I nodded, my inner voice growing louder. I don’t want to be here!
“A sense of humor is the most important thing,” he repeated several times throughout the night while not actually saying anything funny. “And how you reacted to the oven situation was a good test; you were really nice about it.”
Notoriously bad at exiting, the date lasted two and a half hours – which probably meant I passed another test. When we asked for the bill, the waiter automatically brought two separate checks. At least someone read the room tonight. I slowly took mine while Walter made zero attempt to intercept.
“Well,” I said, standing up. “Thanks for having your shit together.” It was the nicest thing I could conjure.
“Thanks for not crying,” he replied, inspiring my first chuckle of the night.
The next day Walter messaged me through Hinge, saying he’d had a good time. “It was nice meeting you,” I replied noncommittally. He then asked “what I was up to” that weekend without making it clear whether or not he was asking me out. I never responded.
When friends asked how it went, I told them the truth.
“The only thing turned on that night was his oven.”
“The Starfish poem brought you to me. And I think there’s something really important to that. This week, I want you to remember: If nothing matters, it’s just as likely that everything matters.”
The blinds were drawn over the huge corner windows, but even in winter, the high desert sun made the room feel bright and warm. Several starfish paintings dotted the light blue walls.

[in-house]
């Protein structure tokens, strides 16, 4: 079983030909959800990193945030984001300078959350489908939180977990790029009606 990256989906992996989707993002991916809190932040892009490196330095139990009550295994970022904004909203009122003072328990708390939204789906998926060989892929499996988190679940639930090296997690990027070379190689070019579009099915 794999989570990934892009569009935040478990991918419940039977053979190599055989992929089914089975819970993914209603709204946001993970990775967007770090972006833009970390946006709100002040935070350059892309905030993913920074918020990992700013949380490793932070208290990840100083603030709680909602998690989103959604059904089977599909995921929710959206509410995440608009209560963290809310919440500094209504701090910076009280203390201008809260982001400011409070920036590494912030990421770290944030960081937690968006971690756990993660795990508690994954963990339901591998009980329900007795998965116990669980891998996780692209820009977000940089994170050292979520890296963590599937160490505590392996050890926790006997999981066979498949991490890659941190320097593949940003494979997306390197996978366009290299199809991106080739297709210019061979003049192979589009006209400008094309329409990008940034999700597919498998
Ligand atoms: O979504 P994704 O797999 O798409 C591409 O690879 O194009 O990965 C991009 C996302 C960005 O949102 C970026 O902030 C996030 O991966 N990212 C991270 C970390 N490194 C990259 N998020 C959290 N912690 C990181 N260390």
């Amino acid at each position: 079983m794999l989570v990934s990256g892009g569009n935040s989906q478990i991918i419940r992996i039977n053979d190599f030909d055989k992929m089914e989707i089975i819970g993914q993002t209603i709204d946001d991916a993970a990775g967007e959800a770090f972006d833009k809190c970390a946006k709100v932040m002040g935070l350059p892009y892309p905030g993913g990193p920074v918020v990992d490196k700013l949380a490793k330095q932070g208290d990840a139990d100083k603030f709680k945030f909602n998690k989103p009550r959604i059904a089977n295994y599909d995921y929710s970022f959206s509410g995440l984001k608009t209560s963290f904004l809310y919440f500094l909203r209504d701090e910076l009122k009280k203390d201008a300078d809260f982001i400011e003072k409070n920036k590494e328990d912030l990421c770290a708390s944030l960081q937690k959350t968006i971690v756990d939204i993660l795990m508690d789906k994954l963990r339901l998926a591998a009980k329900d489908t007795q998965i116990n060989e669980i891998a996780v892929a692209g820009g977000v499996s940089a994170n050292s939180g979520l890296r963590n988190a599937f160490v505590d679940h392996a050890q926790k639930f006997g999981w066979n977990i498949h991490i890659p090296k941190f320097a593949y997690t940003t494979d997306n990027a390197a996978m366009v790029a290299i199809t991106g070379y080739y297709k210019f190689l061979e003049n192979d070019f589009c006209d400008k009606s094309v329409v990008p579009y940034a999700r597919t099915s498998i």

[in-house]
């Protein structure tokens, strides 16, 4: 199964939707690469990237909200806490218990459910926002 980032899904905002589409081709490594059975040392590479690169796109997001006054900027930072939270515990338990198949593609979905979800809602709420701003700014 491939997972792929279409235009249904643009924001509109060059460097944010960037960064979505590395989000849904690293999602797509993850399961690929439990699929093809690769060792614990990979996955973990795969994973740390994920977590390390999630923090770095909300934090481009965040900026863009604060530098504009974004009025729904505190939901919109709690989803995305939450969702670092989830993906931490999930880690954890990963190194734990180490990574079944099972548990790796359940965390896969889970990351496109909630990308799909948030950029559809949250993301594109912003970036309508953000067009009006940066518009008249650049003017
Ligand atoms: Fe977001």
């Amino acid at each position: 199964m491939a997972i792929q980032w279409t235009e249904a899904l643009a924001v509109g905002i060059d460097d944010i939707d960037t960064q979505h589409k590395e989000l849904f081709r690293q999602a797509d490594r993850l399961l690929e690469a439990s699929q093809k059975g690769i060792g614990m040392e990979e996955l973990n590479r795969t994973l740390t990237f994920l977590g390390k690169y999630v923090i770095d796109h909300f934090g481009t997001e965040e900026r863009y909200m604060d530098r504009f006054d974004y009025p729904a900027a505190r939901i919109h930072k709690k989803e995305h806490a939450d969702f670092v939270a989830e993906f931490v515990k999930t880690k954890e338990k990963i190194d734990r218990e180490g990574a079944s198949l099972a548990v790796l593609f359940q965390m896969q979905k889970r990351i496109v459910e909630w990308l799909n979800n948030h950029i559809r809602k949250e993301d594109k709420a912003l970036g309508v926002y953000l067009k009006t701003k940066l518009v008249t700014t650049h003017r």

I nodded, tears pooling in my eyes. I looked at the ceiling to try to keep them from spilling over. The inside of my mask was already wet with an hour’s worth of feelings.
My therapist, Denise, got up from her chair and walked over to her computer, which sat atop a large wooden desk in the far right corner. Our meeting that day had been unlike previous ones. Instead of regaling her with my ridiculous dating stories, as I’d done during the previous two sessions, I had finally caved.
“Sometimes I just don’t see the point of any of it,” I had confessed. “Sometimes I just don’t want to be here anymore.”
Denise promised she would push me harder in future sessions so I wouldn’t avoid the most painful feelings and confessions. I carried her parting words with me as I faced another long week of uncertainty and self-doubt.
Over the past few months, I’d thrown myself back into the dating ring with a fervor usually reserved for boy bands and baked goods. The experiences ranged from barely noteworthy to fascinating to gut wrenching, and my self-esteem wavered at every turn.
Will I ever find my person? I wondered day in and day out. I couldn’t possibly put forth more effort. Between scouting out potential matches on dating apps to getting gussied up every other night to actually going on dates, it was as though I’d taken on another full-time job. Surely it was bound to pay off.
As the weeks passed and nothing quite took off, I found myself returning to a well worn narrative: I’m not good enough. I’m too old. Too fat. Too broken. No one wants me. This is impossible. After my divorce and two soul destroying break-ups in 2014, this belief had taken a new, more powerful hold on my heart, and even years later, I struggled to break free of it.
Following my latest therapy session, I suddenly stopped in my tracks. I considered Denise’s parting words, which I’d begun to apply to everything abstract: If you think [x extreme belief] is true, then you have to give equal weight to the possibility that [y exact opposite belief] is true.
If no one wants me, then it’s equally possible that everyone wants me.